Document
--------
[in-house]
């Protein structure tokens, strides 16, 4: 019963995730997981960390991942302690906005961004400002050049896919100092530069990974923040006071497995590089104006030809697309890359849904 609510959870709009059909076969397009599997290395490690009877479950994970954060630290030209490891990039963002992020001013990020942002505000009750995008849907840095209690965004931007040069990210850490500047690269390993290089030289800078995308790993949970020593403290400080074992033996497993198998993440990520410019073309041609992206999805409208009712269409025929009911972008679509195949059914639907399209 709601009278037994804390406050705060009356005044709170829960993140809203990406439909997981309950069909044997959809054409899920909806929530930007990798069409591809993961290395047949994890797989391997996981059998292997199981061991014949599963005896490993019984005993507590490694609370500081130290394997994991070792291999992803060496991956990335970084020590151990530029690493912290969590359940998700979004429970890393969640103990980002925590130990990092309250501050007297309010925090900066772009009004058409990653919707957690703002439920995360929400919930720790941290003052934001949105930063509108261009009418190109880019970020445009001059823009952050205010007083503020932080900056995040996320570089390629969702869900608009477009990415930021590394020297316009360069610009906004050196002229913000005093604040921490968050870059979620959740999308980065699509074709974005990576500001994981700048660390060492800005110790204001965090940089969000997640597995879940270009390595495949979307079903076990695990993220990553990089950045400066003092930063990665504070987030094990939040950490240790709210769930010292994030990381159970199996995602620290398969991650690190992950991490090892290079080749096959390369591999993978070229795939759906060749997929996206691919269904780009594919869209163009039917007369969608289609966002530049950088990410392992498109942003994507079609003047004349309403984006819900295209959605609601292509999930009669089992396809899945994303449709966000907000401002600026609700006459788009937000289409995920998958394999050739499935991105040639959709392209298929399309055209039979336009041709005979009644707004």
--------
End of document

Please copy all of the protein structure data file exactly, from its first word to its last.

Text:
[in-house]
């Protein structure tokens, strides 16, 4: 019963995730997981960390991942302690906005961004400002050049896919100092530069990974923040006071497995590089104006030809697309890359849904 609510959870709009059909076969397009599997290395490690009877479950994970954060630290030209490891990039963002992020001013990020942002505000009750995008849907840095209690965004931007040069990210850490500047690269390993290089030289800078995308790993949970020593403290400080074992033996497993198998993440990520410019073309041609992206999805409208009712269409025929009911972008679509195949059914639907399209 709601009278037994804390406050705060009356005044709170829960993140809203990406439909997981309950069909044997959809054409899920909806929530930007990798069409591809993961290395047949994890797989391997996981059998292997199981061991014949599963005896490993019984005993507590490694609370500081130290394997994991070792291999992803060496991956990335970084020590151990530029690493912290969590359940998700979004429970890393969640103990980002925590130990990092309250501050007297309010925090900066772009009004058409990653919707957690703002439920995360929400919930720790941290003052934001949105930063509108261009009418190109880019970020445009001059823009952050205010007083503020932080900056995040996320570089390629969702869900608009477009990415930021590394020297316009360069610009906004050196002229913000005093604040921490968050870059979620959740999308980065699509074709974005990576500001994981700048660390060492800005110790204001965090940089969000997640597995879940270009390595495949979307079903076990695990993220990553990089950045400066003092930063990665504070987030094990939040950490240790709210769930010292994030990381159970199996995602620290398969991650690190992950991490090892290079080749096959390369591999993978070229795939759906060749997929996206691919269904780009594919869209163009039917007369969608289609966002530049950088990410392992498109942003994507079609003047004349309403984006819900295209959605609601292509999930009669089992396809899945994303449709966000907000401002600026609700006459788009937000289409995920998958394999050739499935991105040639959709392209298929399309055209039979336009041709005979009644707004």